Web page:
siblings of a child with autism

Supporting Siblings of a Child With Autism

Having a child with autism requires a lot of time, patience, and planning which can take a lot of effort. Sometimes a child with autism takes so much effort that any siblings they have may at times be overlooked. Siblings of children with autism may deal a variety of different feelings, which if not addressed may turn into larger, more serious issues.

Common feelings siblings of a child with autism experience may include:

  • Anger – Feelings of anger may emerge when your neuro-typical child misses out on plannedSupporting Siblings of a Child with Autism events that get changed at the last minute. They may also feel anger because they may be witnessing problem behaviors on a daily basis which can create a stressful home environment.
  • Guilt – You child may feel guilty that their sibling has autism and they do not. They may also feel guilty that their sibling has difficulty doing simple tasks that come easy to others.
  • Confusion – Young children especially may not fully understand why their sibling is acting the way they are, or why they don’t want to play with them.
  • Worry – Common worries may include, who will take care of my sibling when my parents are gone? Will my sibling ever be able to take care of themselves?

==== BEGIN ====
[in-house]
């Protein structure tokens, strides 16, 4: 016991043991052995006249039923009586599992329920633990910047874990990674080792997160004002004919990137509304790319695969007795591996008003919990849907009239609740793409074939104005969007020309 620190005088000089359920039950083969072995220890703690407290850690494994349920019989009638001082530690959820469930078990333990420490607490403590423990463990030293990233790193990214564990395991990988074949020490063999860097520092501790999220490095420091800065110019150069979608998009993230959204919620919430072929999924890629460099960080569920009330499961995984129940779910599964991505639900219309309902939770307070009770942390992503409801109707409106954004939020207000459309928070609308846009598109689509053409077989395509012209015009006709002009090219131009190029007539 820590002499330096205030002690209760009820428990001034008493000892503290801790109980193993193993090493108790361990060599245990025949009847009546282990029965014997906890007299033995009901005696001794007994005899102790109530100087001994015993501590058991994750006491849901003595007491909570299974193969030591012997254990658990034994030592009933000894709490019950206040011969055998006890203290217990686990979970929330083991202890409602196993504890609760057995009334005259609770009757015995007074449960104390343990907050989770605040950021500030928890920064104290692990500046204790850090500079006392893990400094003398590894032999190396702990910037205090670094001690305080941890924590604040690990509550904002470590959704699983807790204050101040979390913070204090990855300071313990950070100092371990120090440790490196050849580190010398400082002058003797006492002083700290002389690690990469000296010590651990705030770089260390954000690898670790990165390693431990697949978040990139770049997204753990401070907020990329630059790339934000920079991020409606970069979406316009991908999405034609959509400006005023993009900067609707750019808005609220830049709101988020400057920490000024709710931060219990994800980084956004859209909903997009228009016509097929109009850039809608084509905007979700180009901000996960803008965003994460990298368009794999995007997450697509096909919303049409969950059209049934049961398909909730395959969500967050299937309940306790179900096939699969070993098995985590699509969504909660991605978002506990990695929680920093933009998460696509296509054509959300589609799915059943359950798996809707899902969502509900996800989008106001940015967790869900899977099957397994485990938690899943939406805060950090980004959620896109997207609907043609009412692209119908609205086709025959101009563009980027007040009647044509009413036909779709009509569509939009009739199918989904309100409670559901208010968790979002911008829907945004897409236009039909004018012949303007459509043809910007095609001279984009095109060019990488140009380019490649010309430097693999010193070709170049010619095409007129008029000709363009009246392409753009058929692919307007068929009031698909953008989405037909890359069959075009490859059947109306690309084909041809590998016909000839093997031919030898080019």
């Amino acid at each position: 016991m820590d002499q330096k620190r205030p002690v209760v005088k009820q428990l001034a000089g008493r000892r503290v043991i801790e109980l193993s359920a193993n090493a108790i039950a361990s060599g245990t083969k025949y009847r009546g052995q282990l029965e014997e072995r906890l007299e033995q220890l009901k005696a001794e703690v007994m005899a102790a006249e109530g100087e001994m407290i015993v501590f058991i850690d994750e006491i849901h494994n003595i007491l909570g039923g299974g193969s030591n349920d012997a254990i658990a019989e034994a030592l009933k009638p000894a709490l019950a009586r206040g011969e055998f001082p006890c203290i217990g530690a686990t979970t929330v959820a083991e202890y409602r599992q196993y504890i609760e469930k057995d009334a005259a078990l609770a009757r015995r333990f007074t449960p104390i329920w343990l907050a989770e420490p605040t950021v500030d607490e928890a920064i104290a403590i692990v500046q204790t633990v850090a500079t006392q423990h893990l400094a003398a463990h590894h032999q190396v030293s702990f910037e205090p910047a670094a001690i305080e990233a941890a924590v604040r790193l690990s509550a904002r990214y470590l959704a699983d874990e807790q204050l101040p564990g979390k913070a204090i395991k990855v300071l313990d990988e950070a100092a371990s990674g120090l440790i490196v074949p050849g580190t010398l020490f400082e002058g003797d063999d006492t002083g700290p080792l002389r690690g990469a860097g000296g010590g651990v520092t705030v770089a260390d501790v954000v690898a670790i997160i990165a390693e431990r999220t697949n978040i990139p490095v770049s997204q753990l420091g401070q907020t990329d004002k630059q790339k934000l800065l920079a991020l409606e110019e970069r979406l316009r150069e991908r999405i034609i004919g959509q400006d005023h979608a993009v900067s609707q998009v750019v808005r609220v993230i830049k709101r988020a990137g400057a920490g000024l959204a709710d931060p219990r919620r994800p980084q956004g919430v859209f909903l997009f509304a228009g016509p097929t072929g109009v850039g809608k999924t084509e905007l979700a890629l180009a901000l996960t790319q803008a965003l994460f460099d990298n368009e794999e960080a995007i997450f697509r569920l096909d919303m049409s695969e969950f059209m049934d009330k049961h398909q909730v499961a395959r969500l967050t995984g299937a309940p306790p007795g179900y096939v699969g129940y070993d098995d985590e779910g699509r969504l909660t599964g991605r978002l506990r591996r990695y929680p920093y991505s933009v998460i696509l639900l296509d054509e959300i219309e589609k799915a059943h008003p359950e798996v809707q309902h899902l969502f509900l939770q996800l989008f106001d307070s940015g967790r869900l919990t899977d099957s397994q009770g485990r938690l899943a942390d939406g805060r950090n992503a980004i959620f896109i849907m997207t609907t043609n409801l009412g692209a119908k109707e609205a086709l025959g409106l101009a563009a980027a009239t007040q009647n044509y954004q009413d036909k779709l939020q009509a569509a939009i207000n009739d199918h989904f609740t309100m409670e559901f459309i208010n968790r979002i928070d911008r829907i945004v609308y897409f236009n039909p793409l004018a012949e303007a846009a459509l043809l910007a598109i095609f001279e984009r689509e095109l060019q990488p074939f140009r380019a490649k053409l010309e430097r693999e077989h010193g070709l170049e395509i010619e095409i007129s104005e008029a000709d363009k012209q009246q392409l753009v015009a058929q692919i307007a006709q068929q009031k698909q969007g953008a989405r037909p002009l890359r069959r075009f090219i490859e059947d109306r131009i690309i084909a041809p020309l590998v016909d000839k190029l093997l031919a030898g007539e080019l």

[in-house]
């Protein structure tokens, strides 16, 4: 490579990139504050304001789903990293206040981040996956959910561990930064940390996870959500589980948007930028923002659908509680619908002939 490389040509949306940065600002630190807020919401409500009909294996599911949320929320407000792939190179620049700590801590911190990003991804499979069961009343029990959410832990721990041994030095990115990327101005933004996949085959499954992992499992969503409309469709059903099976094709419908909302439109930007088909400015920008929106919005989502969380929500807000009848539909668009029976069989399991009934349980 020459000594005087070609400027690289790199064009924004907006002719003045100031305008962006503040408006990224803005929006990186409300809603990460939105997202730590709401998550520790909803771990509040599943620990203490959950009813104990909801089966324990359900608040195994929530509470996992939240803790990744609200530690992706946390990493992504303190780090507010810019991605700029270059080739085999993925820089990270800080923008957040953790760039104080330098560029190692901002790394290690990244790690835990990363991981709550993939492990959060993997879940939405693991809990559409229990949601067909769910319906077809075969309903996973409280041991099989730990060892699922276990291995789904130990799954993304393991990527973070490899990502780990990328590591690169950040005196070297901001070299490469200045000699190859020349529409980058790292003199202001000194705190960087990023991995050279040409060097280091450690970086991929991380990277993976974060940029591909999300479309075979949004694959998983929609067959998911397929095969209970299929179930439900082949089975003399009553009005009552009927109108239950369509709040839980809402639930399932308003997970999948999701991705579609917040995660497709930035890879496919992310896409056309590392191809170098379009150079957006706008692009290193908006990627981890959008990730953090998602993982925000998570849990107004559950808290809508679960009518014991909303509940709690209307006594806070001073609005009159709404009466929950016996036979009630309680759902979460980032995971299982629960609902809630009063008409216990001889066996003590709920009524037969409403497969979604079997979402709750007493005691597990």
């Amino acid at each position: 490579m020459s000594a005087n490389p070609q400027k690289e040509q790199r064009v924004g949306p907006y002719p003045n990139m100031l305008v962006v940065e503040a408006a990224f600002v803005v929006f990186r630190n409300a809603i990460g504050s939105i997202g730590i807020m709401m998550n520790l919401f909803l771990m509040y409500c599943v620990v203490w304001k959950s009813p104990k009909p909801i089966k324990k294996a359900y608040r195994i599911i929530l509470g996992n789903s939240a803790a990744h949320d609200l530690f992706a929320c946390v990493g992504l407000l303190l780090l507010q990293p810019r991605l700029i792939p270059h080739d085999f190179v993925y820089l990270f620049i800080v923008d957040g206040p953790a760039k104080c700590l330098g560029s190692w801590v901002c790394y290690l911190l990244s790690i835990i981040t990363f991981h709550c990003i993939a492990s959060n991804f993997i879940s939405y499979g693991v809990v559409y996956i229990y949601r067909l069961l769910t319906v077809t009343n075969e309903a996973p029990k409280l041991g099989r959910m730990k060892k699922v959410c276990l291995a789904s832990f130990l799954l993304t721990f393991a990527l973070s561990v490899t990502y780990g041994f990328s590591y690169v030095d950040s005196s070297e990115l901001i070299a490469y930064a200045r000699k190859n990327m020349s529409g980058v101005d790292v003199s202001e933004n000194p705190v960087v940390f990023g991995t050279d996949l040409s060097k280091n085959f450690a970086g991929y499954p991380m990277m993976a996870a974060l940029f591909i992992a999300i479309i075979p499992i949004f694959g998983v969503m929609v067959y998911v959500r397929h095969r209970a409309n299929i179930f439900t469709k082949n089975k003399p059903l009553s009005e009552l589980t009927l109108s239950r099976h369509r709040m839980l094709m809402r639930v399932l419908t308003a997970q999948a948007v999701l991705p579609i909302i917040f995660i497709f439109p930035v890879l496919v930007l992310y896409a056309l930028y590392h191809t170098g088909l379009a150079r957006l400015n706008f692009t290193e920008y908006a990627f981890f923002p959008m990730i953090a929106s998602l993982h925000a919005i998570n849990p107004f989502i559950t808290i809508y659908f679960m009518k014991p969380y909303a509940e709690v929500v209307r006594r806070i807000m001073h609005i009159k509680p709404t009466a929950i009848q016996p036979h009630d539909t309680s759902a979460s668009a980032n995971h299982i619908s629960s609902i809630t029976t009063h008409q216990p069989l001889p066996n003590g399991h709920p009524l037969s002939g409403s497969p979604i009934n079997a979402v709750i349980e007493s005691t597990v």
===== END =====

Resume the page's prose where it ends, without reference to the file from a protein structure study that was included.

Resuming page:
• Embarrassment – It is natural for kids to feel embarrassed by their sibling that is different than other kids and who engages in behaviors that others, especially their peers do not understand.
  • Jealousy – Children with special needs require a lot of attention, which may cause any typically developing siblings to feel left out or neglected, which in turn can cause jealousy.

How to help:

  • Acknowledge your child’s feelings and listen to how they are feeling without placing judgment.
  • Be open and honest with your child. Do not hide the diagnosis and make sure that when they are old enough, to let them know exactly what autism and the associated characteristics.
  • For younger children, find books relating to the topic that you can read to them and then talk through it with them in a developmentally appropriate way.
  • Be sure you designate time to spend with your children who do not have autism so they do not feel left out or neglected.
  • Look for local sibling groups or support groups for your child to give them the opportunity to meet other children who are in the same situation.

Even if your child seems like they are doing well, it is important to take some time each day to sit and talk and let them know that you are always available to listen and support them in any way.


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NSPT offers services in BucktownEvanstonHighland ParkLincolnwoodGlenview and Des Plaines. If you have questions or concerns about your child, we would love to help! Give us a call at (877) 486-4140 and speak to one of our Family Child Advocates today!

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